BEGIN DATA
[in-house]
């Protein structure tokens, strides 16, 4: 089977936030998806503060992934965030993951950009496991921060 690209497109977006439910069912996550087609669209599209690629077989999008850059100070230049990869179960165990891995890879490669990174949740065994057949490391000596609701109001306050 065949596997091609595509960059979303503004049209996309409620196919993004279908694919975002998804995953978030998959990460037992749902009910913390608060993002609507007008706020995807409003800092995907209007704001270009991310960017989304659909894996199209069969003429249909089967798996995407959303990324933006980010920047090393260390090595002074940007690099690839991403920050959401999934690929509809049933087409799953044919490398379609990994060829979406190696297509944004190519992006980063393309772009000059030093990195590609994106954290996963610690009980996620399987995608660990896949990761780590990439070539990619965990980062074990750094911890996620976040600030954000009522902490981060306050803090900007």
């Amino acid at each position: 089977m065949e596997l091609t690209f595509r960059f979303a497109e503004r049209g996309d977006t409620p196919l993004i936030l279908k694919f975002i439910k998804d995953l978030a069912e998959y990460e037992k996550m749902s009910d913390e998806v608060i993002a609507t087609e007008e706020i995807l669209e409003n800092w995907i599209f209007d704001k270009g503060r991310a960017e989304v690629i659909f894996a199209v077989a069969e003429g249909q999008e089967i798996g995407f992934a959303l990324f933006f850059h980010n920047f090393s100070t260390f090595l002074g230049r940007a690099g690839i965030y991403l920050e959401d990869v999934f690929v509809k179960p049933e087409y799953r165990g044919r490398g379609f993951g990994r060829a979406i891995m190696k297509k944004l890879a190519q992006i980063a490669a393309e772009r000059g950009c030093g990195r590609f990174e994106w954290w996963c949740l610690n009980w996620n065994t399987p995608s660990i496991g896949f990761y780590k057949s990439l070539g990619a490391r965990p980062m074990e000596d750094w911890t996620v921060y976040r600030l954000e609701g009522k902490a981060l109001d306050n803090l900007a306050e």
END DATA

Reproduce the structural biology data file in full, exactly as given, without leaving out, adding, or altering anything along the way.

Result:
[in-house]
């Protein structure tokens, strides 16, 4: 089977936030998806503060992934965030993951950009496991921060 690209497109977006439910069912996550087609669209599209690629077989999008850059100070230049990869179960165990891995890879490669990174949740065994057949490391000596609701109001306050 065949596997091609595509960059979303503004049209996309409620196919993004279908694919975002998804995953978030998959990460037992749902009910913390608060993002609507007008706020995807409003800092995907209007704001270009991310960017989304659909894996199209069969003429249909089967798996995407959303990324933006980010920047090393260390090595002074940007690099690839991403920050959401999934690929509809049933087409799953044919490398379609990994060829979406190696297509944004190519992006980063393309772009000059030093990195590609994106954290996963610690009980996620399987995608660990896949990761780590990439070539990619965990980062074990750094911890996620976040600030954000009522902490981060306050803090900007």
């Amino acid at each position: 089977m065949e596997l091609t690209f595509r960059f979303a497109e503004r049209g996309d977006t409620p196919l993004i936030l279908k694919f975002i439910k998804d995953l978030a069912e998959y990460e037992k996550m749902s009910d913390e998806v608060i993002a609507t087609e007008e706020i995807l669209e409003n800092w995907i599209f209007d704001k270009g503060r991310a960017e989304v690629i659909f894996a199209v077989a069969e003429g249909q999008e089967i798996g995407f992934a959303l990324f933006f850059h980010n920047f090393s100070t260390f090595l002074g230049r940007a690099g690839i965030y991403l920050e959401d990869v999934f690929v509809k179960p049933e087409y799953r165990g044919r490398g379609f993951g990994r060829a979406i891995m190696k297509k944004l890879a190519q992006i980063a490669a393309e772009r000059g950009c030093g990195r590609f990174e994106w954290w996963c949740l610690n009980w996620n065994t399987p995608s660990i496991g896949f990761y780590k057949s990439l070539g990619a490391r965990p980062m074990e000596d750094w911890t996620v921060y976040r600030l954000e609701g009522k902490a981060l109001d306050n803090l900007a306050e």